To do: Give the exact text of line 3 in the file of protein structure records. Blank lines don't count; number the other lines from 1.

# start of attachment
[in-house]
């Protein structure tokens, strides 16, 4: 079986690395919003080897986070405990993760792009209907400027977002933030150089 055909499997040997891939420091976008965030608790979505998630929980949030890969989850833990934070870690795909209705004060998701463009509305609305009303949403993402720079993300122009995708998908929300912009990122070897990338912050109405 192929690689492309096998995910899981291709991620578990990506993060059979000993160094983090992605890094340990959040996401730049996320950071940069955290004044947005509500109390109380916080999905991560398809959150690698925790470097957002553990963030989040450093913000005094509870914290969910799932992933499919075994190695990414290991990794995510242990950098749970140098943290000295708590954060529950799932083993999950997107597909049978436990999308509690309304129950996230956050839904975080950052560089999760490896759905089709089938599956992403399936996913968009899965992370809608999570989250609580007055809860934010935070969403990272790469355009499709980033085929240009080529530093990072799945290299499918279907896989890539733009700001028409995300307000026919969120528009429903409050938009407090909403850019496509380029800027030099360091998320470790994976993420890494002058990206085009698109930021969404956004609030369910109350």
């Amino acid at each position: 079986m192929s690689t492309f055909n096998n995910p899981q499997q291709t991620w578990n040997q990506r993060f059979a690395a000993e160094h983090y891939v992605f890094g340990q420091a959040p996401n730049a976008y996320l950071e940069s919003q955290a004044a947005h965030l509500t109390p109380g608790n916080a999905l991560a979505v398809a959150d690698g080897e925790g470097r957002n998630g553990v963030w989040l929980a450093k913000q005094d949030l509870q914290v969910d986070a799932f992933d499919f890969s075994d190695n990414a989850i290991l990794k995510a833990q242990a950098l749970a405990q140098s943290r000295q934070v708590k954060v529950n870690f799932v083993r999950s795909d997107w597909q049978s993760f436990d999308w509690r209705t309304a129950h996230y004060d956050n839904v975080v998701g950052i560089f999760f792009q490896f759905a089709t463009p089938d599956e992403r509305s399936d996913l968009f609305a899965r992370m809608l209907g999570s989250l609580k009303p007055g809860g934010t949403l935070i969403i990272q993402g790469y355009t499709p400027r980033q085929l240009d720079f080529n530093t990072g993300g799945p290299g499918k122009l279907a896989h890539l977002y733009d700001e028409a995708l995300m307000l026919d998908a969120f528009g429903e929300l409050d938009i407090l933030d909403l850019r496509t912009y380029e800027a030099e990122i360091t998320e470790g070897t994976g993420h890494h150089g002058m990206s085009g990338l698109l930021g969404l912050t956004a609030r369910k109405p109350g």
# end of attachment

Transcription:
């Amino acid at each position: 079986m192929s690689t492309f055909n096998n995910p899981q499997q291709t991620w578990n040997q990506r993060f059979a690395a000993e160094h983090y891939v992605f890094g340990q420091a959040p996401n730049a976008y996320l950071e940069s919003q955290a004044a947005h965030l509500t109390p109380g608790n916080a999905l991560a979505v398809a959150d690698g080897e925790g470097r957002n998630g553990v963030w989040l929980a450093k913000q005094d949030l509870q914290v969910d986070a799932f992933d499919f890969s075994d190695n990414a989850i290991l990794k995510a833990q242990a950098l749970a405990q140098s943290r000295q934070v708590k954060v529950n870690f799932v083993r999950s795909d997107w597909q049978s993760f436990d999308w509690r209705t309304a129950h996230y004060d956050n839904v975080v998701g950052i560089f999760f792009q490896f759905a089709t463009p089938d599956e992403r509305s399936d996913l968009f609305a899965r992370m809608l209907g999570s989250l609580k009303p007055g809860g934010t949403l935070i969403i990272q993402g790469y355009t499709p400027r980033q085929l240009d720079f080529n530093t990072g993300g799945p290299g499918k122009l279907a896989h890539l977002y733009d700001e028409a995708l995300m307000l026919d998908a969120f528009g429903e929300l409050d938009i407090l933030d909403l850019r496509t912009y380029e800027a030099e990122i360091t998320e470790g070897t994976g993420h890494h150089g002058m990206s085009g990338l698109l930021g969404l912050t956004a609030r369910k109405p109350g």